Considerations for AM Powder for Tooling
The start of any good product is the raw material, and that includes additive manufacturing powder for tooling.
Materials development in additive manufacturing (AM) is a growth area and one that mold builders should keep their eyes on as they consider offering alternate mold manufacturing solutions for their customers. The start of any good product is the raw material, and that includes AM powder for tooling.
The five material aspects to consider for AM powder for tooling are chemical composition, particle size distribution, shape, flowability and density.
The key to AM is determining the most appropriate path of production for the part. Once you design the part and determine the method of manufacturing, material selection is the next step. The three elements of a quality additively produced part are powder, parameters and the system. Let’s focus on the powder. The five material aspects to consider for AM powder for tooling are:
- Chemical composition
- Particle size distribution
- Particle shape
- Particle flowability
- Particle density
Changing any of these five powder aspects will impact the quality of the part you are building with AM, and each one varies across the available AM technologies. For example, particle size distribution for powder-based fusion technology requires 15 to 45 microns compared to direct energy deposition (DED) which can be 50 to 150 microns. As a result, some mold material suppliers have invested in a lot of R&D to study AM powder material and to ensure their materials meet industry standards and customer requirements.
One such AM powder is tailored for tooling and was developed with the appropriate corrosion and wear resistance properties as well as polishability. This material is both a traditional tool steel and AM powder with the same properties. Its microstructure, hardness (36-50 HRC, achieved by an aging treatment in the temperature range 425-600°C (790-1110°F) and mechanical properties are similar. Its main application is conformal-cooled inserts to reduce cycle times due to the high demand, short-run series and ever-increasing need for shorter lead times. Current development also includes a powder for high-pressure die casting.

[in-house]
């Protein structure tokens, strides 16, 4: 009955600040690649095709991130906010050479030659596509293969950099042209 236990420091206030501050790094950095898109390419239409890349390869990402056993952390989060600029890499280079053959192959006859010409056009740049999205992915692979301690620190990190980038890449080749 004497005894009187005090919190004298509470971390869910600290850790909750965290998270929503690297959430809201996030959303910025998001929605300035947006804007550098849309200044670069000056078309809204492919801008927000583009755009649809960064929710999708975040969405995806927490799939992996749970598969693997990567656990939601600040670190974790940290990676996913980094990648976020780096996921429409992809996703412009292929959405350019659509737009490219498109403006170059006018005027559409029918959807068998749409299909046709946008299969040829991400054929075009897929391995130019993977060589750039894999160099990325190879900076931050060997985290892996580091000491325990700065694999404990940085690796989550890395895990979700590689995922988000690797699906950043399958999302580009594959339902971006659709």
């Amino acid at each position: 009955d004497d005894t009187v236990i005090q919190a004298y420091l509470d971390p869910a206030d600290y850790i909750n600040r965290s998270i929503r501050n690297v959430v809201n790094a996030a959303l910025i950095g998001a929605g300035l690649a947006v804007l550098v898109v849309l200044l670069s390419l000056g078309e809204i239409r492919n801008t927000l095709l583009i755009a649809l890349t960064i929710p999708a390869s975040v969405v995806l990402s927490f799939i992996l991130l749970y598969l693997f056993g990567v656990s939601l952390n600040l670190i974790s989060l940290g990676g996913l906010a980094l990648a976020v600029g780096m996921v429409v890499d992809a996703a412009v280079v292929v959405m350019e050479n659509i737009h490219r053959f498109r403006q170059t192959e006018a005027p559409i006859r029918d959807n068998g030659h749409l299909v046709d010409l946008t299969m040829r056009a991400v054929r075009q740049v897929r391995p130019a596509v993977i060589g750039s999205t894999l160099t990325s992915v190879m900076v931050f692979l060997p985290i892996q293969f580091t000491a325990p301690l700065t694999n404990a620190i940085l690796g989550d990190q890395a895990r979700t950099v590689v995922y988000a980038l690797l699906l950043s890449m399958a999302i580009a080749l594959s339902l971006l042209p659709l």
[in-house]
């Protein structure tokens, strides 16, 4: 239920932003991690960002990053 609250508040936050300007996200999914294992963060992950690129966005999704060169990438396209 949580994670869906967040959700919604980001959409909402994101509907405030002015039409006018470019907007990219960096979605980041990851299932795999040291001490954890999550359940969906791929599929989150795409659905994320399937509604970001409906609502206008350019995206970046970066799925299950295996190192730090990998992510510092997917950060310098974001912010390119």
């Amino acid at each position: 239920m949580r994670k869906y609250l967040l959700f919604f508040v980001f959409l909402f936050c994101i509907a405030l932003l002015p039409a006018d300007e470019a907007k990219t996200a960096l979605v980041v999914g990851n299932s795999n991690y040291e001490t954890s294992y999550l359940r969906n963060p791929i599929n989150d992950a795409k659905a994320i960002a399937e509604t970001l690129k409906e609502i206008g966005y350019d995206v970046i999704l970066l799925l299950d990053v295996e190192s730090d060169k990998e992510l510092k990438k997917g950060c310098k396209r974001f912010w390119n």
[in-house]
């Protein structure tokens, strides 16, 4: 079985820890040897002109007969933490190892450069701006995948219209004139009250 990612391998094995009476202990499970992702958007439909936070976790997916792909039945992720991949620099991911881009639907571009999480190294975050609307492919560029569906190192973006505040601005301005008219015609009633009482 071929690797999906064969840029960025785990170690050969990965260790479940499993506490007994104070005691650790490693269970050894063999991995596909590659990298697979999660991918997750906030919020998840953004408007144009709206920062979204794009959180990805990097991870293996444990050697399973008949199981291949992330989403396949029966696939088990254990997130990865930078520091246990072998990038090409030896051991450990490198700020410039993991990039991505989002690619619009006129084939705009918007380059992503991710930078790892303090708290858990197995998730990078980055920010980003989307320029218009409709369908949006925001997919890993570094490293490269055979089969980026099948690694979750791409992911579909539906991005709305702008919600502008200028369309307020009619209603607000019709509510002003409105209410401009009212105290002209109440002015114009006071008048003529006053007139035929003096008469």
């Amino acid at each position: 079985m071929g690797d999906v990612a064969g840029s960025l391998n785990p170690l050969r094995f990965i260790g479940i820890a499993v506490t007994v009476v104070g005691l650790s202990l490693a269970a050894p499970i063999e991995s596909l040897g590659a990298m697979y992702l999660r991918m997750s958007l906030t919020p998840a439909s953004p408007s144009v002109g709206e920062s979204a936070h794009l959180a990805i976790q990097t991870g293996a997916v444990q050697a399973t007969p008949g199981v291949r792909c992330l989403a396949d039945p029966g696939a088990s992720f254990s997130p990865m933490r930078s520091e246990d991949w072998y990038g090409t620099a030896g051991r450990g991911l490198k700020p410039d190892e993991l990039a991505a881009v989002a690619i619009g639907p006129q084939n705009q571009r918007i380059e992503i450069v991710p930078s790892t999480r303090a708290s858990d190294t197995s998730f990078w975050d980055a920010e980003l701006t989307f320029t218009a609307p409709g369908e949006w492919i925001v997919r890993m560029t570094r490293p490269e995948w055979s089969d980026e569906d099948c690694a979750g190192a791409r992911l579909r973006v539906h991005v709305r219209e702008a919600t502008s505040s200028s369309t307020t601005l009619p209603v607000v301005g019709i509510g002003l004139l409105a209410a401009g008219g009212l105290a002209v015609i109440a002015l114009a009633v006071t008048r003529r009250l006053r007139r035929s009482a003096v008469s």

The key is to get data before you build.
If a mold shop is ready to select an AM powder on its own or if the shop is working with an AM partner, inspection reports can verify powder characteristics. For example, for particle size distribution, use a laser to examine a sample of the powder; for particle shape, use a microscope to determine how spherical the powder is as well as the aspect ratio, and for flowability, measure the number of seconds it takes to flow 50 grams of the powder. These are all industry standards used to identify the quality of a powder. A mold builder should also be aware of the need to control for humidity and oxygen content during any handling processes to ensure powder quality.
Simulations can also prove the effectiveness of AM powder for tooling, such as finite element analysis (FEA) for structure and computational fluid dynamics (CFD) for flow and plastic component. A shop itself, or with its AM partner, can take the AM tooling powder data sheet (chemical composition and mechanical properties) and enter the information into simulation software to simulate the performance of the injection process. The key is to get data before you build.
About the Author
Sami Arsan, P. Eng, PMP, CAM-F, is Vice President, Advanced and Additive Manufacturing Technologies in North America for the Voestalpine Additive Manufacturing Centers.